Is Vietnamese Machine translation achievable?

Currently, Vietnam is one of the fastest-growing economies in the world, which inevitably adds it to the list of top countries in the business sphere, where big companies might want to invest. And wherever we have a growing business interest, translation services start to see growing demand too.

Nowadays the language barrier is easy to break by using machine translation and even more up-to-date would be to say neural machine translation (NMT). We have seen with various languages from the region as Chinese that sometimes even the most modern algorithms cannot deliver the quality of a near-to-human translation, which poses limitations to using modern technologies for Asian languages translation. We’ve decided to dig a bit deeper and see how this statement reflects the situation with Vietnamese language machine translation. Is it valid or Vietnamese language machine translation is actually achievable?

Looking back on past researches

I haven’t really considered the matter until the topic popped up in my mind recently, so I started from the beginning. It seems there is quite a lot on the matter, when it comes to describing the scientific approaches and how the algorithm works but none simply explained and understandable for people without technical knowledge.

In general, it is safe to say that achieving some reasonable level of machine translation for Vietnamese-English is not hard to obtain. Most difficulties come when the translation has to be between two Asian languages like Vietnamese-Japanese or Chinese-Vietnamese but that’s another story.

Recently with the development of NMT there is room for improvement in any kind of machine translation. However, in this article, we aim to look not at the state of the machine translation quality output that any tool will deliver but mostly to outline possible linguistic specifics of Vietnamese language, which may pose a difficulty in reaching a near-to-human quality of the translations.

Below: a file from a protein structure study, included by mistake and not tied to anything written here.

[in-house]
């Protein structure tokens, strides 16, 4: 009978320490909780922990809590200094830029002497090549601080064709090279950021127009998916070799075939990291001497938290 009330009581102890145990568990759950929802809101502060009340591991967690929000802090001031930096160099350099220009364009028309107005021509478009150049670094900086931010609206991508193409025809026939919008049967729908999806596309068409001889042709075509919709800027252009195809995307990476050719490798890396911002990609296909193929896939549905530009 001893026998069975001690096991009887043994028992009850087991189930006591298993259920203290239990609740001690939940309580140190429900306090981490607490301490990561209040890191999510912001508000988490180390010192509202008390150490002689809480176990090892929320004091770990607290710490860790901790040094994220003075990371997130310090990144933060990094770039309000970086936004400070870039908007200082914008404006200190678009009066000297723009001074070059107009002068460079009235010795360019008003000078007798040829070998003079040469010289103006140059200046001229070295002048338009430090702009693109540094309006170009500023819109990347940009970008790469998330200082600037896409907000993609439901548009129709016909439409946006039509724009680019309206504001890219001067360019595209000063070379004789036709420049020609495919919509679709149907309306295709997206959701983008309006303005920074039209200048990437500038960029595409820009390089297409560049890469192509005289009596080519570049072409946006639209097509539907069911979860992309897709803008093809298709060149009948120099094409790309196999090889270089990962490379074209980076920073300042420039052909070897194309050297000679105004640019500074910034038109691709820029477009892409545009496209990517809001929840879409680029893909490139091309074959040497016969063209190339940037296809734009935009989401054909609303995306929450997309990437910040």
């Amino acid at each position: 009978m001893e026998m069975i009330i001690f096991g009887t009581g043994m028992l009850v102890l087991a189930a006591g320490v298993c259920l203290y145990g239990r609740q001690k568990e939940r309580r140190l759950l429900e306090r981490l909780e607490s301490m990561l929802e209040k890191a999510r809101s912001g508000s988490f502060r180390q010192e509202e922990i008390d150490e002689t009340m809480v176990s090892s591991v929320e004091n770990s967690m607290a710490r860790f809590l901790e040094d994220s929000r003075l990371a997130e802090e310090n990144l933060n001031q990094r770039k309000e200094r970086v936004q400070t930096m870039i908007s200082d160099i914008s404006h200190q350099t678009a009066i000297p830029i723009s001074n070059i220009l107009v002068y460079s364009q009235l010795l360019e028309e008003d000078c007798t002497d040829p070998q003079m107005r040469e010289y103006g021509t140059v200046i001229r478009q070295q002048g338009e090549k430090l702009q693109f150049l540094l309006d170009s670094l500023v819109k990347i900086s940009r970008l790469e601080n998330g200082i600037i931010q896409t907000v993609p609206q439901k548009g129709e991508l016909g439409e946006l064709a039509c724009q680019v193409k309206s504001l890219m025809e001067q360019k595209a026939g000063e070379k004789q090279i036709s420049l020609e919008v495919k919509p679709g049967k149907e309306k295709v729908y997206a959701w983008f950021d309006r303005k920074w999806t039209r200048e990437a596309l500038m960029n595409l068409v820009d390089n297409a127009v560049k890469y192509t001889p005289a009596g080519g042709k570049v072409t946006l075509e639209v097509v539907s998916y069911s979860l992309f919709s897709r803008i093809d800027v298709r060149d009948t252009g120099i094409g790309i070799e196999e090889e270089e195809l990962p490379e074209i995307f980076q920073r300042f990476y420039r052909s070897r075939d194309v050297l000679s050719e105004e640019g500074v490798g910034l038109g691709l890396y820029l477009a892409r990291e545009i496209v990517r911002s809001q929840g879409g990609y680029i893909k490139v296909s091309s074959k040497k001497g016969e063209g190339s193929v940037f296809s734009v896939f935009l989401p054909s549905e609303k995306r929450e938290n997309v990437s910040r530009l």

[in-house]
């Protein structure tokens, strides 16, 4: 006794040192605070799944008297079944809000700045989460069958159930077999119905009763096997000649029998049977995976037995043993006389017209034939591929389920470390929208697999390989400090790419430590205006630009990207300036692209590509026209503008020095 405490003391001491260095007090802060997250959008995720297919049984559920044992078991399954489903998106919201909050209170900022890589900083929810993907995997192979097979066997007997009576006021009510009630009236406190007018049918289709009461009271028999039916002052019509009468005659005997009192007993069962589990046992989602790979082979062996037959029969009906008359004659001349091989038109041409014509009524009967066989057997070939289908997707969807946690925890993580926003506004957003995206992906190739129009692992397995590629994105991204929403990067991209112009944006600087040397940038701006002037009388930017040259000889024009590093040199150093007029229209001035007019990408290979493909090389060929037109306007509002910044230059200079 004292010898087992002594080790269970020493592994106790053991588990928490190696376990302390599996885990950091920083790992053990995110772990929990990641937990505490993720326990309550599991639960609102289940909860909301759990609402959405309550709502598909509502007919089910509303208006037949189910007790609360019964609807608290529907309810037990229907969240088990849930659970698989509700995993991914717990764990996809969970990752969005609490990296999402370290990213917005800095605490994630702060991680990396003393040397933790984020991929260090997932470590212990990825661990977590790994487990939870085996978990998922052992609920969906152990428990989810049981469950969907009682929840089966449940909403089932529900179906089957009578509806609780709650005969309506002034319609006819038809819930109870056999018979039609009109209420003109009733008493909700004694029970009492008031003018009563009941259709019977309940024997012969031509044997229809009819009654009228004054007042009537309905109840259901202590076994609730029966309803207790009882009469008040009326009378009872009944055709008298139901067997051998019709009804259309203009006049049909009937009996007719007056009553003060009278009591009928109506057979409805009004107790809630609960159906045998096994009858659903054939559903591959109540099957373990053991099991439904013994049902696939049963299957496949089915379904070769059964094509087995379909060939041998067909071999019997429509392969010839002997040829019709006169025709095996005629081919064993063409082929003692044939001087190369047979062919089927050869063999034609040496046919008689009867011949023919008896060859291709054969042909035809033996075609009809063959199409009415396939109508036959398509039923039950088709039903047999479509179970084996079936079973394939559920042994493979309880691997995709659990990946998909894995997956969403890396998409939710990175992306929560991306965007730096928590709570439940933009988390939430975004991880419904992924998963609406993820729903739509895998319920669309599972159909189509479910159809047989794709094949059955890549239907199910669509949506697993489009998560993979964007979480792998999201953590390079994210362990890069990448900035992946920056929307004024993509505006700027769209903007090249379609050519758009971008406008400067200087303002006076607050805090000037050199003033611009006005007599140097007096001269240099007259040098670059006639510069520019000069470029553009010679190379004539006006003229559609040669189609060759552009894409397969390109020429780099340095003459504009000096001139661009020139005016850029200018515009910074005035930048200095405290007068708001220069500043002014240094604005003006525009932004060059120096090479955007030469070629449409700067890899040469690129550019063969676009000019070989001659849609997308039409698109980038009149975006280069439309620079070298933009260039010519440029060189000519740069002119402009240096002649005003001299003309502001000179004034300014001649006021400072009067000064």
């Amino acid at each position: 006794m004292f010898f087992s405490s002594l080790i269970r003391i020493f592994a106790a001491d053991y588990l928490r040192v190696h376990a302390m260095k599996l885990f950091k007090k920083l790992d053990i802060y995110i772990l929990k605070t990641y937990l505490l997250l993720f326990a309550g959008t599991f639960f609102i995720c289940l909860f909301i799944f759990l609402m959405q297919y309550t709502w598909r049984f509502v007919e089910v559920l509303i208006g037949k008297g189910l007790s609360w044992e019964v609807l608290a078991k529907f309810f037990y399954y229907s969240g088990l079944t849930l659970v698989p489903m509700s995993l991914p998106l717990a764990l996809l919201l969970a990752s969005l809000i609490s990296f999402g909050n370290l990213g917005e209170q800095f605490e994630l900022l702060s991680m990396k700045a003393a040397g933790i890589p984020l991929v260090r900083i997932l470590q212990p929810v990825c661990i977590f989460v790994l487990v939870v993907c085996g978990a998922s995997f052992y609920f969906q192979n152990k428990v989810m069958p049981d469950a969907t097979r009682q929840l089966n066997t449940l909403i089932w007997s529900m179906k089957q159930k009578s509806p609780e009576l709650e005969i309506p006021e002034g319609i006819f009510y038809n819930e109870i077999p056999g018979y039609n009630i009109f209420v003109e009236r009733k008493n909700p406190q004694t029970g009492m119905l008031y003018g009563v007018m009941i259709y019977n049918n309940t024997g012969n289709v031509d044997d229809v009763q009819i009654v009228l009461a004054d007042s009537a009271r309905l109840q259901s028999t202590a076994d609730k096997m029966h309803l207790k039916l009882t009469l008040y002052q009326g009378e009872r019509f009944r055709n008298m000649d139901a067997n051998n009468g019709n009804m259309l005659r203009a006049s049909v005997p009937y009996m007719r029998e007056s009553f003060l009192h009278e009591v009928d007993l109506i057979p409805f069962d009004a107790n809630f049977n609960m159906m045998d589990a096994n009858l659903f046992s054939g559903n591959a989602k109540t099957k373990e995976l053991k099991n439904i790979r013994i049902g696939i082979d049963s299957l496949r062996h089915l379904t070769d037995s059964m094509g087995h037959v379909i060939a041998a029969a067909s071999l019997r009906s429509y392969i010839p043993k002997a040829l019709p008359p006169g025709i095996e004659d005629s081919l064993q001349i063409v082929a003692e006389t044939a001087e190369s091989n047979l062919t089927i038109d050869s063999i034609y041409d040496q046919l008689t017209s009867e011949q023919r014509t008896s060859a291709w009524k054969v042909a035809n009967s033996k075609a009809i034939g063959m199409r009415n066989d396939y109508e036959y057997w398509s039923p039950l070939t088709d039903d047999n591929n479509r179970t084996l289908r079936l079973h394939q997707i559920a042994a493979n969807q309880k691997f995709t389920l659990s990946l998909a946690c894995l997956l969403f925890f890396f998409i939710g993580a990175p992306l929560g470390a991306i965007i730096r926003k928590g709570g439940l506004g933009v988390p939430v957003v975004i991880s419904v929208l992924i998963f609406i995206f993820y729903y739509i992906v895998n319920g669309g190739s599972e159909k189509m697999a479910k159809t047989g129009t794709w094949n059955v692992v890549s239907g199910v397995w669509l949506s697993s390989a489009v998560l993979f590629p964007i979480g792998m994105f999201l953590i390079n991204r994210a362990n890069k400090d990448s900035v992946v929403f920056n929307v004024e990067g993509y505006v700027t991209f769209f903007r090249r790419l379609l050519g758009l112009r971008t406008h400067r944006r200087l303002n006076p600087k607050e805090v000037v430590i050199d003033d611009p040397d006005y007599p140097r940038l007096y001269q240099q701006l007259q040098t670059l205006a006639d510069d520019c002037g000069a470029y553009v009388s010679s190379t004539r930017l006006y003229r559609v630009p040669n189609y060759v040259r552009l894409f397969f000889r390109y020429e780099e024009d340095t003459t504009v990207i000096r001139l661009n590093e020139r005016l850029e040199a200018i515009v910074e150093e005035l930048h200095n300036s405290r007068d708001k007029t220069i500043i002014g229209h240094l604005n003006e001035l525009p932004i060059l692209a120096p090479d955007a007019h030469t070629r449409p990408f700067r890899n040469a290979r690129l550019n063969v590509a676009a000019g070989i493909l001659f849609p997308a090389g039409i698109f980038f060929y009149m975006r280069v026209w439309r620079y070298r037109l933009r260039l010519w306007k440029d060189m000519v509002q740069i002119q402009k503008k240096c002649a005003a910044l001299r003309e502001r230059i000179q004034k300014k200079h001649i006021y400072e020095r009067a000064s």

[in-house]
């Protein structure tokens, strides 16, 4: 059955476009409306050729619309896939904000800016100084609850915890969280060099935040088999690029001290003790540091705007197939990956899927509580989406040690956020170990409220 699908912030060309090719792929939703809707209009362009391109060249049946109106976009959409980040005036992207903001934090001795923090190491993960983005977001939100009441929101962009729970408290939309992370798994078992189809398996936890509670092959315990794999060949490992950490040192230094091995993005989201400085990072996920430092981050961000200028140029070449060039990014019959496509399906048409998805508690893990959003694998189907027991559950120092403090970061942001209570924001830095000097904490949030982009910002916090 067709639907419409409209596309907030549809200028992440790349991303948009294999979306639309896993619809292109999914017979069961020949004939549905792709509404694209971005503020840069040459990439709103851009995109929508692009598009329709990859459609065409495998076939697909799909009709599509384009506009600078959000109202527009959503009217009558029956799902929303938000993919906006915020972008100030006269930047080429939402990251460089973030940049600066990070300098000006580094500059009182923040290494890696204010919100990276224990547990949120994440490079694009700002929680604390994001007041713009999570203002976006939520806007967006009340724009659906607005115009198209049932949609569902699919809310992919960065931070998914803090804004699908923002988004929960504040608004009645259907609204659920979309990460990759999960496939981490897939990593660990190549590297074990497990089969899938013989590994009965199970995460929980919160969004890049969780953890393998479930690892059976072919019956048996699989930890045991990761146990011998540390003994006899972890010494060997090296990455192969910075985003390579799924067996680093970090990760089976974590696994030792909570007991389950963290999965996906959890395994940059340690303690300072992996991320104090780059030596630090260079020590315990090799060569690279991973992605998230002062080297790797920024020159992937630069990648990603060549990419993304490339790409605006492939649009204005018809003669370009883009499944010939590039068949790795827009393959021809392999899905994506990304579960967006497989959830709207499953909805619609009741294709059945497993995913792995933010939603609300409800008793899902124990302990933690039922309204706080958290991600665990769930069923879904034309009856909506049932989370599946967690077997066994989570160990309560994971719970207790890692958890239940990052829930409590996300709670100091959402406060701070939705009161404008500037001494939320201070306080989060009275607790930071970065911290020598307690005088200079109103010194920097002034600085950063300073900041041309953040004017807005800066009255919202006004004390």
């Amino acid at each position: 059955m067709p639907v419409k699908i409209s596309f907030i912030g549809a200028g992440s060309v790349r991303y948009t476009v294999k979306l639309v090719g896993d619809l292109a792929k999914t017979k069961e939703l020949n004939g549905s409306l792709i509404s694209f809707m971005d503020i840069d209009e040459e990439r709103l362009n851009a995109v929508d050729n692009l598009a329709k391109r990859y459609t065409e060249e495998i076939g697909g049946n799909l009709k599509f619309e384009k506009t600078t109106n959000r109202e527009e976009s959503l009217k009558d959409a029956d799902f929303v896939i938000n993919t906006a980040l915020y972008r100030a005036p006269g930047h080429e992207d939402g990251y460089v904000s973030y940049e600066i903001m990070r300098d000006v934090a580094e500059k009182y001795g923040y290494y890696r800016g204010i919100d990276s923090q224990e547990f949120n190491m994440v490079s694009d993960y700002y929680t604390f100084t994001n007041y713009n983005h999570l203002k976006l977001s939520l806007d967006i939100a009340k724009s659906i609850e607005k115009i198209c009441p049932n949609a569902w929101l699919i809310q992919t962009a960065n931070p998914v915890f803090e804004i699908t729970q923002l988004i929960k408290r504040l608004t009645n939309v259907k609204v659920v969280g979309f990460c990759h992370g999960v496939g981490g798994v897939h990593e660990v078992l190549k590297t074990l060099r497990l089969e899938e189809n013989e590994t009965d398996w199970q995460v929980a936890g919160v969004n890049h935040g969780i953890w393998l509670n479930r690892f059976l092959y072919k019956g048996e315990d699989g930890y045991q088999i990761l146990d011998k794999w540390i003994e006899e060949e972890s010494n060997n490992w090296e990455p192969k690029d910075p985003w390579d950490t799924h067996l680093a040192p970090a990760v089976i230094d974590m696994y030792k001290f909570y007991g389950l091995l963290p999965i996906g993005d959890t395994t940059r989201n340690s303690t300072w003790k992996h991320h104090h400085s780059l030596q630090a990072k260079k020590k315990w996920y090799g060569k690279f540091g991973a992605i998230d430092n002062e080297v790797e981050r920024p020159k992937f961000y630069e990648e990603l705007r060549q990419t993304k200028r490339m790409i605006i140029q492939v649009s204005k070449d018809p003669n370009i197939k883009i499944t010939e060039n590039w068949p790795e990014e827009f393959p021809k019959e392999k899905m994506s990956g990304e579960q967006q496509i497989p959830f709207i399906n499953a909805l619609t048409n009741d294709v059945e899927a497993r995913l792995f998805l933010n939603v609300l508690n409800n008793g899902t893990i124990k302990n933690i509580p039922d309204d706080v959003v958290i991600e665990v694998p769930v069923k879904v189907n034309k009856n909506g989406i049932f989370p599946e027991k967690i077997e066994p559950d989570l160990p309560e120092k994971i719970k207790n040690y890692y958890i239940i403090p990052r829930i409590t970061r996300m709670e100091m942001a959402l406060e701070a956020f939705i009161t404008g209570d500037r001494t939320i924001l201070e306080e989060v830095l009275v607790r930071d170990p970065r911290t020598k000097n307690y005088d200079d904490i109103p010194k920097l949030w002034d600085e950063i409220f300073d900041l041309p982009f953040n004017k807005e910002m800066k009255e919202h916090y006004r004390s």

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Wordcount and why it matters?

When we translate from one language to another there are certain specifics like how much words there are in the source language text and how much there will be in the target language when the translation is finalized. This parameter is called wordcount and is well known in the translation industry.

Translating Vietnamese into English text will tend to shrink with about 40%, while the opposite will be valid for English into Vietnamese translation.

What does wordcount have to do with NMT?

Vietnamese language machine translationI was wondering the same when I started reading about that but there is a feature that is easily showcased this way, just follow my train of thoughts here.

In Vietnamese, there are the so-called compound words, which simply put means that two words written separately in Vietnamese will form one word in English. For example:

anh em (brother)

When it is used as a noun: